Maples: All maples appear to be at risk from ALB. As the maple species are among some of the most important trees in Connecticut, this is of great concern. Maples in Connecticut include sugar maple, red maple, silver maple and box elder. Norway maple is one of the most common street trees in the state, but is also considered to be a potentially invasive non-native, and so is losing favor among those who plant trees. The Crimson King variety of the Norway maple continues to be a very popular tree for homeowners. Also there are many smaller maples that are highly prized as ornamentals, including the Japanese maple, hedge maple, paperbark maple and the striped maple.
Elms: Prior to the advent of Dutch elm disease, the American elm had been considered the proto-typical American street tree, renowned for its size, hardiness and graceful shape and beauty. Extensive efforts to bring back the beauty of the elms have led to the introduction of many new species and varieties of elms, including hybrids. The genus remains a major component of both our forests and our landscapes. The many recently introduced, disease resistant American elms are leading this species to a renewed popularity.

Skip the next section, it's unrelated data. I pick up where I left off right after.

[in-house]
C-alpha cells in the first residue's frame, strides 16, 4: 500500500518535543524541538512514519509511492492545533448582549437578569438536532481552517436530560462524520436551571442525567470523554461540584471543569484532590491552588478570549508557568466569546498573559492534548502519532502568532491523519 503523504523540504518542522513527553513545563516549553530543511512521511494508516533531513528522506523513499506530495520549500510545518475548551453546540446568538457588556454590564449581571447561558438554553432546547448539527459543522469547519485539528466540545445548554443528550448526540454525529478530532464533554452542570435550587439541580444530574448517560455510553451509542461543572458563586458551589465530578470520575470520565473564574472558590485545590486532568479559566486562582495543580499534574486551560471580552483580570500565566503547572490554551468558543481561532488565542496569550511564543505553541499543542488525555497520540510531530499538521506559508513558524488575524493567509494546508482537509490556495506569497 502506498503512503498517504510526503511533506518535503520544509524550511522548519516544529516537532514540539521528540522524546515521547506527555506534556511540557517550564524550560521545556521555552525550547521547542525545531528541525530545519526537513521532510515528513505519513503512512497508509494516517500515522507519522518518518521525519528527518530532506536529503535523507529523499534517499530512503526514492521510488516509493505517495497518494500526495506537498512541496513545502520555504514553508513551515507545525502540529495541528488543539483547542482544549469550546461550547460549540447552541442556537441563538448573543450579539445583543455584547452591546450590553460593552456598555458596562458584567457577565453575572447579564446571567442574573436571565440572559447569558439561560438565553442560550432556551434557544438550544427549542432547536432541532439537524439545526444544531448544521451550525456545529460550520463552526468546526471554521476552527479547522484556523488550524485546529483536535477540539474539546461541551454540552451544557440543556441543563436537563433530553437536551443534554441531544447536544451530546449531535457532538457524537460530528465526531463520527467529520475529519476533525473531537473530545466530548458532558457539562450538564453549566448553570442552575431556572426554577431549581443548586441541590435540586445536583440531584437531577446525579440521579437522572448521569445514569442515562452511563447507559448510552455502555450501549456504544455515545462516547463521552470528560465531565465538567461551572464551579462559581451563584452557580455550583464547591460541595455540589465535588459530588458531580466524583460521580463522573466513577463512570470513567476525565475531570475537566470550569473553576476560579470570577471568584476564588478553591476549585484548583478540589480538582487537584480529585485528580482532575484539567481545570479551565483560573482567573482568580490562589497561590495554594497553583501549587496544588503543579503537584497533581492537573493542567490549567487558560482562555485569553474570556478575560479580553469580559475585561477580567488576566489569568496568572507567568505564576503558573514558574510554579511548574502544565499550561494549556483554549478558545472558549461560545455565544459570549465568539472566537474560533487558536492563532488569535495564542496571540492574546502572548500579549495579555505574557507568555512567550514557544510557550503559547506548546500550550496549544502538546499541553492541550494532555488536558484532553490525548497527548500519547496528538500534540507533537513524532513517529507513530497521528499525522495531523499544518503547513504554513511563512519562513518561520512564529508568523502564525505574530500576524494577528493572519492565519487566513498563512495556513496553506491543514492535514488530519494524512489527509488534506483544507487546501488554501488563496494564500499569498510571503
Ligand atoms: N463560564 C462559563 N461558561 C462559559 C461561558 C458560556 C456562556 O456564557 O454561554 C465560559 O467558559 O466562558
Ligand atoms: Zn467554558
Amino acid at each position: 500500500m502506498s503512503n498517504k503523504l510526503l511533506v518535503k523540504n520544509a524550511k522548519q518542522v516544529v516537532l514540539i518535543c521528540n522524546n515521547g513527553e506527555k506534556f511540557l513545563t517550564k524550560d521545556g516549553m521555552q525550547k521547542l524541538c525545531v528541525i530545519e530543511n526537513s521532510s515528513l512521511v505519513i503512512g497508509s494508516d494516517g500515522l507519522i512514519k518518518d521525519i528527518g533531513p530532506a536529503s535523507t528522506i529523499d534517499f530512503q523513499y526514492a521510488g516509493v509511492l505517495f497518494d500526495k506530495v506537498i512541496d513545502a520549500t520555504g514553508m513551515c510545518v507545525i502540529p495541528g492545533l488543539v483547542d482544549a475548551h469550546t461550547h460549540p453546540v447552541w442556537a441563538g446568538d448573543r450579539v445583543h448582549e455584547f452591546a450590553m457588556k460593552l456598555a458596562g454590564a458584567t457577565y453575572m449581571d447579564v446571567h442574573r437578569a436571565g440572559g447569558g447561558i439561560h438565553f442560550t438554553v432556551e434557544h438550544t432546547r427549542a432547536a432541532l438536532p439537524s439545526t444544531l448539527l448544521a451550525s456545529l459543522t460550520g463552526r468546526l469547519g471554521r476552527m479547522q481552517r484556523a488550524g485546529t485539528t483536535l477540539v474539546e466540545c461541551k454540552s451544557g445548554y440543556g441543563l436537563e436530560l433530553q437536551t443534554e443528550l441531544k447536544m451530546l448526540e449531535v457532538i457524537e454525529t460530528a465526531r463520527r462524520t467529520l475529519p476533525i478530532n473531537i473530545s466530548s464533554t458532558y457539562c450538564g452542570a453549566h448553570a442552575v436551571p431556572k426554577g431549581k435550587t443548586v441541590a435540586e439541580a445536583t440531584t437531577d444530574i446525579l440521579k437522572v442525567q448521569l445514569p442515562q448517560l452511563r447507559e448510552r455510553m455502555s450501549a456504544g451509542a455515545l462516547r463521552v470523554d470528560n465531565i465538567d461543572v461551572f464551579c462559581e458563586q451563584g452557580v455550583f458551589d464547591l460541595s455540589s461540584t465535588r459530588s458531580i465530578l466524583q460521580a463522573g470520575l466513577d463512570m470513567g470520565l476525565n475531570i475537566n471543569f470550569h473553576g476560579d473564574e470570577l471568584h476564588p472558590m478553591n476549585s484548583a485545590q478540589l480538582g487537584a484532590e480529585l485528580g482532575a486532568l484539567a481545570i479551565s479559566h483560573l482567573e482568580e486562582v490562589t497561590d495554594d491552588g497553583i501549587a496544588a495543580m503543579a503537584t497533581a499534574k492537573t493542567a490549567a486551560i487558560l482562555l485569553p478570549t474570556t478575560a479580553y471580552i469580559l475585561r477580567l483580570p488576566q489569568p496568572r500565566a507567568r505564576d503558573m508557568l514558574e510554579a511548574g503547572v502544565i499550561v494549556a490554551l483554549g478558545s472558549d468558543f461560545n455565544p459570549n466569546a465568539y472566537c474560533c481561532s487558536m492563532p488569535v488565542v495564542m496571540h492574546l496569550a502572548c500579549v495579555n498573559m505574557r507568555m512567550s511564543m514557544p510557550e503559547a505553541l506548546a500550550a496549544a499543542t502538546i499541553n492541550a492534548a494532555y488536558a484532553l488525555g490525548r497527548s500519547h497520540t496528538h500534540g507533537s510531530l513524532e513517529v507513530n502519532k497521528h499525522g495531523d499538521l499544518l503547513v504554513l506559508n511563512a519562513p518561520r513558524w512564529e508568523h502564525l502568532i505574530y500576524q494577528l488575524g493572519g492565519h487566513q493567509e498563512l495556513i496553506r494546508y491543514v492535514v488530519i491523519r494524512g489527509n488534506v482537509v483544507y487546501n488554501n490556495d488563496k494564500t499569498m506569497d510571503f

Willows: While not as commonly planted as either elms or maples, willows are still an important part of our landscape, particularly weeping willows. These trees are often seen as part of the vista along lakes and streams and in wet areas. Pussy willows shrubs, a harbinger of spring for many people, were noted as being especially vulnerable to attack during the NYC ALB outbreak.
Birch: The lighter colored birches – paper, grey and ornamental white birches – are known to be hosts of the ALB. The darker birches, such as the black and yellow birches, are not considered to be as susceptible to the beetle. Black and yellow birches, the two species with the characteristic ‘birch beer’ scent, are major components of our woodlands, while grey birch is common in old field settings. The white birches generally are very popular landscape trees.
Horsechestnuts (buckeyes): Horsechestnuts and buckeyes are best known in Connecticut as landscape trees. Due to their showy blossoms and their interesting, palmate compound leaves, they are often a signature specimen where planted.
Sycamores and London Planes: The American sycamore is the largest tree species east of the Mississippi. Indeed, the largest tree is Connecticut is the Pinchot Sycamore, in the Weatogue section of Simsbury. This perhaps 400 year old giant is about 9 feet in diameter, 95 feet tall and has a canopy spread of around 140 feet. Other nearly as majestic native sycamores dot the Connecticut countryside. Meanwhile, the London plane tree, a cross between the American and the Oriental sycamore, is one of the more common street trees, known for its resistance to pollution, other insects and diseases.